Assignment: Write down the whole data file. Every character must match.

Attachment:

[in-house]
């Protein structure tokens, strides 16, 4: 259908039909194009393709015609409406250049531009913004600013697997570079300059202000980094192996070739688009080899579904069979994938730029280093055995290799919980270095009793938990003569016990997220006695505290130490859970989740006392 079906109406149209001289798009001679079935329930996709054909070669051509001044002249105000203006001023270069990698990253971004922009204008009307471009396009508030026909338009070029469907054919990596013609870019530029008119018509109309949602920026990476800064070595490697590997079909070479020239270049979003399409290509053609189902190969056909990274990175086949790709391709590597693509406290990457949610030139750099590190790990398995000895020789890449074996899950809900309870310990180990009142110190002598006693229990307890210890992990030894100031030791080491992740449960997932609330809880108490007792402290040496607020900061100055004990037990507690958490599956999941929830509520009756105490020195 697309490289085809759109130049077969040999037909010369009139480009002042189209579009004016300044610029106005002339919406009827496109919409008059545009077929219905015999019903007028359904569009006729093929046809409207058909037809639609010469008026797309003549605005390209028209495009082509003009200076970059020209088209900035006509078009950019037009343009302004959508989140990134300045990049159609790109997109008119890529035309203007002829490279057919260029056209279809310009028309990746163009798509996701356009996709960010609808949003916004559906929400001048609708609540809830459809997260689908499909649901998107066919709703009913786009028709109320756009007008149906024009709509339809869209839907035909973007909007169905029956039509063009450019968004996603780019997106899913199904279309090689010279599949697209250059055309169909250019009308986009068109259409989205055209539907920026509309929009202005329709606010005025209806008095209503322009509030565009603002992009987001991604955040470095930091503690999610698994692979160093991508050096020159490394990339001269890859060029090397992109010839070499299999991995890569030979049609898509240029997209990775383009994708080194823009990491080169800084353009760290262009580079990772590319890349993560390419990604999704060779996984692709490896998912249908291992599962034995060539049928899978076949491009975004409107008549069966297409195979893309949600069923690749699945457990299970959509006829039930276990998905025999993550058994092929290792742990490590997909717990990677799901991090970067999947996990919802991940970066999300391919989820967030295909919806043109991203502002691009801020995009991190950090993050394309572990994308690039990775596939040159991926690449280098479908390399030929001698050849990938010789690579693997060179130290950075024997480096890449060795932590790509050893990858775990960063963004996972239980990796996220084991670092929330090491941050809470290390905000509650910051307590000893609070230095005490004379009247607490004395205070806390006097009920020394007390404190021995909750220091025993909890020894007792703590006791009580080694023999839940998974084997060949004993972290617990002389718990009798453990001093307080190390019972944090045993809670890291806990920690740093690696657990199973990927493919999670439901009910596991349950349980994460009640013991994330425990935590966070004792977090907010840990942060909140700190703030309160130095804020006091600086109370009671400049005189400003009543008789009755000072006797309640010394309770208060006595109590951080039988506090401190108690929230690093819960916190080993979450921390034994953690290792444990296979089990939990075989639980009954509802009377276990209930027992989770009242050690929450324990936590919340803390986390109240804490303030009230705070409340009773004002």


[in-house]
């Protein structure tokens, strides 16, 4: 259908039909194009393709015609409406250049531009913004600013697997570079300059202000980094192996070739688009080899579904069979994938730029280093055995290799919980270095009793938990003569016990997220006695505290130490859970989740006392 079906109406149209001289798009001679079935329930996709054909070669051509001044002249105000203006001023270069990698990253971004922009204008009307471009396009508030026909338009070029469907054919990596013609870019530029008119018509109309949602920026990476800064070595490697590997079909070479020239270049979003399409290509053609189902190969056909990274990175086949790709391709590597693509406290990457949610030139750099590190790990398995000895020789890449074996899950809900309870310990180990009142110190002598006693229990307890210890992990030894100031030791080491992740449960997932609330809880108490007792402290040496607020900061100055004990037990507690958490599956999941929830509520009756105490020195 697309490289085809759109130049077969040999037909010369009139480009002042189209579009004016300044610029106005002339919406009827496109919409008059545009077929219905015999019903007028359904569009006729093929046809409207058909037809639609010469008026797309003549605005390209028209495009082509003009200076970059020209088209900035006509078009950019037009343009302004959508989140990134300045990049159609790109997109008119890529035309203007002829490279057919260029056209279809310009028309990746163009798509996701356009996709960010609808949003916004559906929400001048609708609540809830459809997260689908499909649901998107066919709703009913786009028709109320756009007008149906024009709509339809869209839907035909973007909007169905029956039509063009450019968004996603780019997106899913199904279309090689010279599949697209250059055309169909250019009308986009068109259409989205055209539907920026509309929009202005329709606010005025209806008095209503322009509030565009603002992009987001991604955040470095930091503690999610698994692979160093991508050096020159490394990339001269890859060029090397992109010839070499299999991995890569030979049609898509240029997209990775383009994708080194823009990491080169800084353009760290262009580079990772590319890349993560390419990604999704060779996984692709490896998912249908291992599962034995060539049928899978076949491009975004409107008549069966297409195979893309949600069923690749699945457990299970959509006829039930276990998905025999993550058994092929290792742990490590997909717990990677799901991090970067999947996990919802991940970066999300391919989820967030295909919806043109991203502002691009801020995009991190950090993050394309572990994308690039990775596939040159991926690449280098479908390399030929001698050849990938010789690579693997060179130290950075024997480096890449060795932590790509050893990858775990960063963004996972239980990796996220084991670092929330090491941050809470290390905000509650910051307590000893609070230095005490004379009247607490004395205070806390006097009920020394007390404190021995909750220091025993909890020894007792703590006791009580080694023999839940998974084997060949004993972290617990002389718990009798453990001093307080190390019972944090045993809670890291806990920690740093690696657990199973990927493919999670439901009910596991349950349980994460009640013991994330425990935590966070004792977090907010840990942060909140700190703030309160130095804020006091600086109370009671400049005189400003009543008789009755000072006797309640010394309770208060006595109590951080039988506090401190108690929230690093819960916190080993979450921390034994953690290792444990296979089990939990075989639980009954509802009377276990209930027992989770009242050690929450324990936590919340803390986390109240804490303030009230705070409340009773004002």